Streetsboro business raided, two arrested in synthetic drug bust

by Dave O'Brien | reporter Published:

Two Ravenna Township residents have been arrested and charged in connection with the illegal sale of synthetic drugs, banned by Ohio law in 2011, out of a Streetsboro business.

The Portage County Drug Task Force arrested and booked Robert J. Schormik III, 35, and Tara N. Toth, 24 into the Portage County jail Sept. 24. Schormik has been charged with trafficking in drugs, a second-degree felony, and Toth with obstructing justice, a fifth-degree felony. Toth also is being held on outstanding forgery warrants out of Cuyahoga County, according to Portage County Sheriff David Doak.

Schormik posted $5,000 bond following his arraignment Sept. 25 and was freed pending future court dates. He also posted $1,000 bond for Toth, according to court records.

Doak said drug task force agents executed search warrants at Flyin' High Novelty, 1597 Route 303 in Streetsboro, as well as Schornick and Toth's residence, following a three-month investigation.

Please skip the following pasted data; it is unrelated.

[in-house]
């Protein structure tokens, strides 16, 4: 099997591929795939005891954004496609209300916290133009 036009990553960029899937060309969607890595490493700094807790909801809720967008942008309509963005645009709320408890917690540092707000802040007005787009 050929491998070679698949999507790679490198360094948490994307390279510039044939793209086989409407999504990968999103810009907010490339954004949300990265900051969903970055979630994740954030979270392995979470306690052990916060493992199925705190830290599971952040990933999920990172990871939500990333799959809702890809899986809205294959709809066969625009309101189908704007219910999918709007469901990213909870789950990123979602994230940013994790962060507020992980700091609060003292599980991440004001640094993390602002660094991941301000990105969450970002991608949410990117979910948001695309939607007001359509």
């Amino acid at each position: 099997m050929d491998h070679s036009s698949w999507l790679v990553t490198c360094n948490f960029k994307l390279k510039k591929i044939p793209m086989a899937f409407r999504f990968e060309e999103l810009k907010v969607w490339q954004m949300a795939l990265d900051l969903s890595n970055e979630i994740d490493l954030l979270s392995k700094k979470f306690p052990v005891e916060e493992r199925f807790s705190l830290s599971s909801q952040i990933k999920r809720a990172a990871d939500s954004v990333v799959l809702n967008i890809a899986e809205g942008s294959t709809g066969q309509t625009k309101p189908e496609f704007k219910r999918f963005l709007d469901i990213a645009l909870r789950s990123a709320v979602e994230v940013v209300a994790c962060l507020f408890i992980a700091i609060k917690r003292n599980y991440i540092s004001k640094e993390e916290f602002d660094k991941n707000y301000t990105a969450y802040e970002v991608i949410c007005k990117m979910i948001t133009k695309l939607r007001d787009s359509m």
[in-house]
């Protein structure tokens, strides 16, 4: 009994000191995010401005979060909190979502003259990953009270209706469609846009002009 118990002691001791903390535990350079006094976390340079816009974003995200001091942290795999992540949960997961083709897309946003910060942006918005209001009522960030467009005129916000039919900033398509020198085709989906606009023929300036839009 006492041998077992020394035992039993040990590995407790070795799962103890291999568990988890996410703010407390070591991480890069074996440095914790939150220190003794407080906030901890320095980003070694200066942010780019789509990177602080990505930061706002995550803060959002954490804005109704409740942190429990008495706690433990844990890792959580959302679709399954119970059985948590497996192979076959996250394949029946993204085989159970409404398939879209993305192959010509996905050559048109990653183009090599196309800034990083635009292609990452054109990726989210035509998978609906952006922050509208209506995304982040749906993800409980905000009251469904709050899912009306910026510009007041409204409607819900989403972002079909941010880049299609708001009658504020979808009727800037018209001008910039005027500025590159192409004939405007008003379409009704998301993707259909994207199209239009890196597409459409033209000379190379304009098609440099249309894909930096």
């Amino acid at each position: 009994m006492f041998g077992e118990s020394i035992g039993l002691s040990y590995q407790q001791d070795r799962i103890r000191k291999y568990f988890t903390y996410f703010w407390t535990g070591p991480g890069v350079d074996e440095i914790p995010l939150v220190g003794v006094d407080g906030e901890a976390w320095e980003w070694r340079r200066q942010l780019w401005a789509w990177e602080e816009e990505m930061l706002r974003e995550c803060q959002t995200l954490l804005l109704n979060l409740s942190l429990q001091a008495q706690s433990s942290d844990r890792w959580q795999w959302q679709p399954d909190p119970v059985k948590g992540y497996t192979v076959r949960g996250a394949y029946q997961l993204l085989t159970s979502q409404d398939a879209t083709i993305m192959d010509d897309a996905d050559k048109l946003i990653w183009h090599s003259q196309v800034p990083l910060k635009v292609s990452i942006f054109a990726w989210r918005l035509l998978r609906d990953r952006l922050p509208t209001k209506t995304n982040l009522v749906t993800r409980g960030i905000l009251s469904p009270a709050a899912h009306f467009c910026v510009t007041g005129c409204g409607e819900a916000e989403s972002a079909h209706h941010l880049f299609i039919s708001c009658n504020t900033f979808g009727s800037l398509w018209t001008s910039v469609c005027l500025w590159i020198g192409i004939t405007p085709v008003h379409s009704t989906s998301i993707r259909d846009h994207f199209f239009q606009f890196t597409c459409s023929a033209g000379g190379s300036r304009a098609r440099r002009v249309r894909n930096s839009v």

Doak said agents received "numerous" complaints of the synthetic, amphetamine-like drugs known as "bath salts" being sold at Flyin' High Novelty, including to juveniles. Agents then conducted undercover operations at the store, where both "bath salts" and synthetic cannabis, aka "K-2" or "spice," also were purchased. Both are illegal under a state law that took effect in October 2011.

During the search, agents found 1.5 kilograms of "spice" hidden above the ceiling tiles at the store. Additional "spice," "bath salts" and drug paraphernalia were recovered at Schornick and Toth's residence, according to Doak.

Additional charges are possible once the case is presented to a Portage County grand jury for review.

Agents also conducted a sweep of Portage County Sept. 23 looking for illegal marijuana plants. With the assistance of Ohio Bureau of Criminal Identification and Investigation agents, a search uncovered more than 200 large marijuana plants with a street value of more than $200,000, Doak said.

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